Once upon a time kids got to hang out, play, do nothing in particular. Increasingly there's been an outcry against how structured — and future-focused — the lives of America's college-bound students have become. As "Race to Nowhere" demonstrates, the intense pressures they face, sometimes before they've reached the double-digit age bracket, continue to take their toll: rampant cheating, sleep deprivation, anorexia, depression, anxiety, self-mutilation, suicide.
Collecting the testimony of those who have been through the stress machine and those who have observed it firsthand, the documentary is a dire warning and solid piece of advocacy journalism, complete with an action checklist at film's end.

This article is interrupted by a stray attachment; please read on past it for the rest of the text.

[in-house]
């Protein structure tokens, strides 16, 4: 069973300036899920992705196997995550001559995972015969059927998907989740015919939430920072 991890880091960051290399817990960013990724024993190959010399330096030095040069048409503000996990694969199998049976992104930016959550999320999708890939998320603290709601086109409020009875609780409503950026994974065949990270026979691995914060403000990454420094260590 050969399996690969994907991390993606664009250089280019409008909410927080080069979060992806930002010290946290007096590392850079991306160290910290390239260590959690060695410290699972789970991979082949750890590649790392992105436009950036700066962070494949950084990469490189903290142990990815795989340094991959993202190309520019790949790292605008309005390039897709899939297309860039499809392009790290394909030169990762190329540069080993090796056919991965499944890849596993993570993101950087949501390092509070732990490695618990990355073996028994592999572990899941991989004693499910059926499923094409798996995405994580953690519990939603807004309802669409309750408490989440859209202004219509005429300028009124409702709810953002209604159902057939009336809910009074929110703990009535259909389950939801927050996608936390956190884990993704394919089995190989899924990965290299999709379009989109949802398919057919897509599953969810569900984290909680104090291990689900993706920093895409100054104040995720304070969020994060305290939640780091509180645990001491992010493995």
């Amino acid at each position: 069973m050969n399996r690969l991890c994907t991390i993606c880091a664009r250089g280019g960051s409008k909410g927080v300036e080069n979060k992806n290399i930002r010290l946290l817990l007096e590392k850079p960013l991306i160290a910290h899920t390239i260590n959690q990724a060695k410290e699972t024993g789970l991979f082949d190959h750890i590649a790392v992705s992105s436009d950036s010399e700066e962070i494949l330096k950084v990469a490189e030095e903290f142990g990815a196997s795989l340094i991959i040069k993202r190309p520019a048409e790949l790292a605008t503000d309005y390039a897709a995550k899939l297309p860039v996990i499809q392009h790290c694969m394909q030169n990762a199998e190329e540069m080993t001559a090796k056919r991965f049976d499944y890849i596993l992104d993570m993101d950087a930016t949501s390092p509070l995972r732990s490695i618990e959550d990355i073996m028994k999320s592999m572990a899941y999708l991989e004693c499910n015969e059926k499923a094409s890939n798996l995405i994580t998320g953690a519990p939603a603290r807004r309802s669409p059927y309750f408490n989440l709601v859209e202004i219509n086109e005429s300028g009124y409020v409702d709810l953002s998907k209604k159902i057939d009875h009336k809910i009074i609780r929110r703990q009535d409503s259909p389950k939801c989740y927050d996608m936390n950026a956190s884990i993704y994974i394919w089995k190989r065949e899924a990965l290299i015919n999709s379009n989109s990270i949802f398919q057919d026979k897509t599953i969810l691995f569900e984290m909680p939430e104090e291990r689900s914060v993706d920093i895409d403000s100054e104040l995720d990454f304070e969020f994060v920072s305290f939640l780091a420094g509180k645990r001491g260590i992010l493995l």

Filmmaker Vicki Abeles (who directs with Jessica Congdon) explores the culture of high achievement within her own family, her Bay Area community and around the country. Raised to believe in the necessity and value of hard work, she watched her children implode under the weight of extracurricular demands and as many as six hours of nightly homework.
Interviews with students at both private and public schools, as well as parents, teachers, academicians and authors, uncover a market-driven conformity; one passionate teacher uses the word "roboticize" to describe the educational process. High school is preparation not for college — once through the gates, many Ivy League entrants need to take remedial courses — but for the all-important college application.
As films of this type must do, "Race to Nowhere" offers hope in the form of new models. For starters, there's the no-homework movement. Imagine.
— Sheri Linden
"Race to Nowhere." MPAA rating: PG-13. Running time: 1 hour, 25 minutes. At Laemmle's Sunset 5, West Hollywood.